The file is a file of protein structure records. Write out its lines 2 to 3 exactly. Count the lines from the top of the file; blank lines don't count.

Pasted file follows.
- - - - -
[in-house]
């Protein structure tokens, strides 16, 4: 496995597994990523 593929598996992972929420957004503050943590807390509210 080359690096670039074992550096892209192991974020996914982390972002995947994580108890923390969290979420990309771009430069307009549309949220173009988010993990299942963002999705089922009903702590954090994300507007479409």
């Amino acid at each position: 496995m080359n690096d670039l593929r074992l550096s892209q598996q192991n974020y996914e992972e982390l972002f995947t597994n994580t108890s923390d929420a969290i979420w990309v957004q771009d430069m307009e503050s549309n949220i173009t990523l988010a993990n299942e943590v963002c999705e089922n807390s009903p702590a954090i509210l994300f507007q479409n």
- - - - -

């Protein structure tokens, strides 16, 4: 496995597994990523 593929598996992972929420957004503050943590807390509210 080359690096670039074992550096892209192991974020996914982390972002995947994580108890923390969290979420990309771009430069307009549309949220173009988010993990299942963002999705089922009903702590954090994300507007479409």
């Amino acid at each position: 496995m080359n690096d670039l593929r074992l550096s892209q598996q192991n974020y996914e992972e982390l972002f995947t597994n994580t108890s923390d929420a969290i979420w990309v957004q771009d430069m307009e503050s549309n949220i173009t990523l988010a993990n299942e943590v963002c999705e089922n807390s009903p702590a954090i509210l994300f507007q479409n």